(This is an instalment in a series of blogposts about the ISAF Casebook 2009-2012 with amendments for 2010. All cases are official interpretations by the ISAF committees on how the Racing Rules of Sailing should be used or interpreted. The cases are copied from the Casebook, only the comments are written by me.)
Rule 14, Avoiding Contact
Rule 19, Room to Pass an Obstruction
Rule 64.1(c), Decisions: Penalties and Exoneration
Definitions, Keep Clear
A boat clear astern that is required to keep clear but collides with the boat clear ahead breaks the right-of-way rule that was applicable before the collision occurred. A boat that loses right of way by unintentionally changing tack is nevertheless required to keep clear.
Summary of the Facts
Boats A and B were running on starboard tack close to the shore against a strong ebb tide in a Force 3 breeze. A was not more than half a hull length clear ahead of B. B blanketed A, causing A to gybe unintentionally. This was immediately followed by a collision, although without damage or injury, and B protested A under rule 10. The facts were agreed, and both boats were disqualified: B under rule 12 because she was too close to A to be keeping clear, and A under rule 10 for failing to keep clear of a starboard-tack boat.
A appealed on the grounds that she was compelled by B’s action to break rule 10. The protest committee, commenting on the appeal, stated that B caused both A’s gybe and the collision by not keeping clear when both boats were on the same tack.
The boats were passing close to the shoreline, which was an obstruction and also a continuing obstruction. Therefore, the conditions for rule 19 to apply were met. However, because the boats were not overlapped, neither of the two parts of rule 19 that place an obligation on a boat (rules 19.2(b) and 19.2(c)) applied. When B was clear astern of A she was required by rule 12 to keep clear but failed to do so. Her breach occurred before the collision, at the moment when A first needed ‘to take avoiding action’ (see the definition Keep Clear). When B collided with A she also broke rule 14.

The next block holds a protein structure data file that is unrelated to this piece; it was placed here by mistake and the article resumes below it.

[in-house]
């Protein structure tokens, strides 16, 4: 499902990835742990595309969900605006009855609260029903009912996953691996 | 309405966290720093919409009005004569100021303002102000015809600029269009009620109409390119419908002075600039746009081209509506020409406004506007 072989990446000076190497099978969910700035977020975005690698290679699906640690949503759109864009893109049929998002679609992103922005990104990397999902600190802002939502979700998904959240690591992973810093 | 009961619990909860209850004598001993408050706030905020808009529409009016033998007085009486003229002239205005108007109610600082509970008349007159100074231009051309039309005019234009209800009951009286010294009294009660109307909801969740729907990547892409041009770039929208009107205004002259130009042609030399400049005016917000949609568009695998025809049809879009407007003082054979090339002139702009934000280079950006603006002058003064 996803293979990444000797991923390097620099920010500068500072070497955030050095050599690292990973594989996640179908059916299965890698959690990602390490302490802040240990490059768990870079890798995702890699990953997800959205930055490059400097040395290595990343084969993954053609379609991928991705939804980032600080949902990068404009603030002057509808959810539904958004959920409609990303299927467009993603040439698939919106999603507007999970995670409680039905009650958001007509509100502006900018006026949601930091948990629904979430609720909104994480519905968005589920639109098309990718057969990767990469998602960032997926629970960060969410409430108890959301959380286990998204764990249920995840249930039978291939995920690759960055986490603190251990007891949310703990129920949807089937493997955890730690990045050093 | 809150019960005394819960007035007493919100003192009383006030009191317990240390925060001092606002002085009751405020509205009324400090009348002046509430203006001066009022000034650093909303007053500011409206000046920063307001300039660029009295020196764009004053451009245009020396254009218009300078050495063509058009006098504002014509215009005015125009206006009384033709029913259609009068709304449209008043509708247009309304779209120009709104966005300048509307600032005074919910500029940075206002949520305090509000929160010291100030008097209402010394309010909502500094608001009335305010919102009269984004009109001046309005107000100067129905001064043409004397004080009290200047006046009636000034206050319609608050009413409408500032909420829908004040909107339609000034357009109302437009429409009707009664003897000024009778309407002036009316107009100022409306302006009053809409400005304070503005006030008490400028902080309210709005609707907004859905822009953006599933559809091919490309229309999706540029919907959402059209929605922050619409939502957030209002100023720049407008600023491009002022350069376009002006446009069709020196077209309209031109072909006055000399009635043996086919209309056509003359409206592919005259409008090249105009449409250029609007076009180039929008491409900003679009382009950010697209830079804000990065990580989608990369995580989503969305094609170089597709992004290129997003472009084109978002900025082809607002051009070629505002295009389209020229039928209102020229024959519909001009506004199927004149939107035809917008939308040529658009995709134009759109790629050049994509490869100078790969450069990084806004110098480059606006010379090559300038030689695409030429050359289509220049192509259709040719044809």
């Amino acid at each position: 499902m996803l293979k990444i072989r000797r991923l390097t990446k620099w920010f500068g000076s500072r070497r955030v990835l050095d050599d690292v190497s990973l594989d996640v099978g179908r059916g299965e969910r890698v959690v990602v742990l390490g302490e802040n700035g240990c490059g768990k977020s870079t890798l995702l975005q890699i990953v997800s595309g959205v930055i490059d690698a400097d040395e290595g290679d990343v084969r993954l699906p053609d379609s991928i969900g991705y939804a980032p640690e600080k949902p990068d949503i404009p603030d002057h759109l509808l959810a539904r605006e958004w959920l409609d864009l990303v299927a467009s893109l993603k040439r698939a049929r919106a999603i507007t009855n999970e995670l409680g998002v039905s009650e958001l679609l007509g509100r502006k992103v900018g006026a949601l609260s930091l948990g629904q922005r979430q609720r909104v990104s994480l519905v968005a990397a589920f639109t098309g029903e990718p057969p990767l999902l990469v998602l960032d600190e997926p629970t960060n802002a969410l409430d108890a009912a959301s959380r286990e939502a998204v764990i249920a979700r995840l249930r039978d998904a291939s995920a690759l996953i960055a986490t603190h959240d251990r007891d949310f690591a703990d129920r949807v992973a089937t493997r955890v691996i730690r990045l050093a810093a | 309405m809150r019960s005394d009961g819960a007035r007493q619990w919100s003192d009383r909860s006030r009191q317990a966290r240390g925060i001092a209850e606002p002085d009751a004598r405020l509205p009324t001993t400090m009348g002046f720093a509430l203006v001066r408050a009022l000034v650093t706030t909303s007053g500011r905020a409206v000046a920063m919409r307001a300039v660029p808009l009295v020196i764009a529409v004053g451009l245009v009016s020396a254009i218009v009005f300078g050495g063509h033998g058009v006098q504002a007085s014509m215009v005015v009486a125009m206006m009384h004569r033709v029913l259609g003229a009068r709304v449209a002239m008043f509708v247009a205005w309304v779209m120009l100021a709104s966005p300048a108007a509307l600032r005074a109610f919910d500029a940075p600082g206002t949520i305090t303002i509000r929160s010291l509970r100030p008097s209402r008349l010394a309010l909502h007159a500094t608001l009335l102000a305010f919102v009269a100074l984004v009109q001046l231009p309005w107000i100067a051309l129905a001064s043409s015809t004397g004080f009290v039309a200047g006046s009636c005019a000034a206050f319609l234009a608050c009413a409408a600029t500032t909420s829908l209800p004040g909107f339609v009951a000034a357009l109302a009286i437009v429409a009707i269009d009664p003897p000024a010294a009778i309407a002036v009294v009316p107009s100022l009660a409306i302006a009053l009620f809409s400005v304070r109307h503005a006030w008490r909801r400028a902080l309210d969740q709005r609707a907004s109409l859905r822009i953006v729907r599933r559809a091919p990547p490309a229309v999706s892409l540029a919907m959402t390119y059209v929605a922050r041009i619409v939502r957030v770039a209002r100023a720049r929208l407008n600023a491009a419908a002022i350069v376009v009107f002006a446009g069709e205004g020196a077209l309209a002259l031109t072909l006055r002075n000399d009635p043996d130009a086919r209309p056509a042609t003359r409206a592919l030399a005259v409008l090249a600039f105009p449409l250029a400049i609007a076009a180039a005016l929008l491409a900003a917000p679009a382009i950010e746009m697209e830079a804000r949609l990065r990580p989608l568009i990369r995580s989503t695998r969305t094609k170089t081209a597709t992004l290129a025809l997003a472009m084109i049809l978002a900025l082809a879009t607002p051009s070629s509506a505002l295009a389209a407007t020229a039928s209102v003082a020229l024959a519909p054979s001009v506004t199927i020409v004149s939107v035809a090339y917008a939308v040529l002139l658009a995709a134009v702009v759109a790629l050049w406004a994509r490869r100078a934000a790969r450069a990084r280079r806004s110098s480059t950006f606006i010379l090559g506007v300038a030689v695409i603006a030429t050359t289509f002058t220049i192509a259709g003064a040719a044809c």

However, at that time she held right of way under rule 10, so is not subject to penalty under rule 14 because there was no damage or injury. After gybing, A became the keep-clear boat under rule 10, even though she had not intended to gybe. She broke that rule, but only because B’s breach of rule 12 made it impossible for A to keep clear. A did not break rule 14 because it was not ‘reasonably possible’ for her to avoid contact.
Accordingly, B was properly disqualified by the protest committee under rule 12. However, A is exonerated under rule 64.1(c) for her breach of rule 10. A’s appeal is upheld, and she is to be reinstated.
In this post rule 19 has no effect although it applies. I’ve drafted another post from one of the ESS acts where it does. Come back tomorrow and read about it.
The conclusion that A is to be exonerated can only be reached if you write down the facts found in chronological order. Then it becomes clear that the infringement of rule 12 by boat B already occurred before rule 10 came into play.
Nevertheless I can understand the PC that made this mistake. They could not use rule 15 because boat A gybed and therefore boat B acquired row because of the other boat’s actions.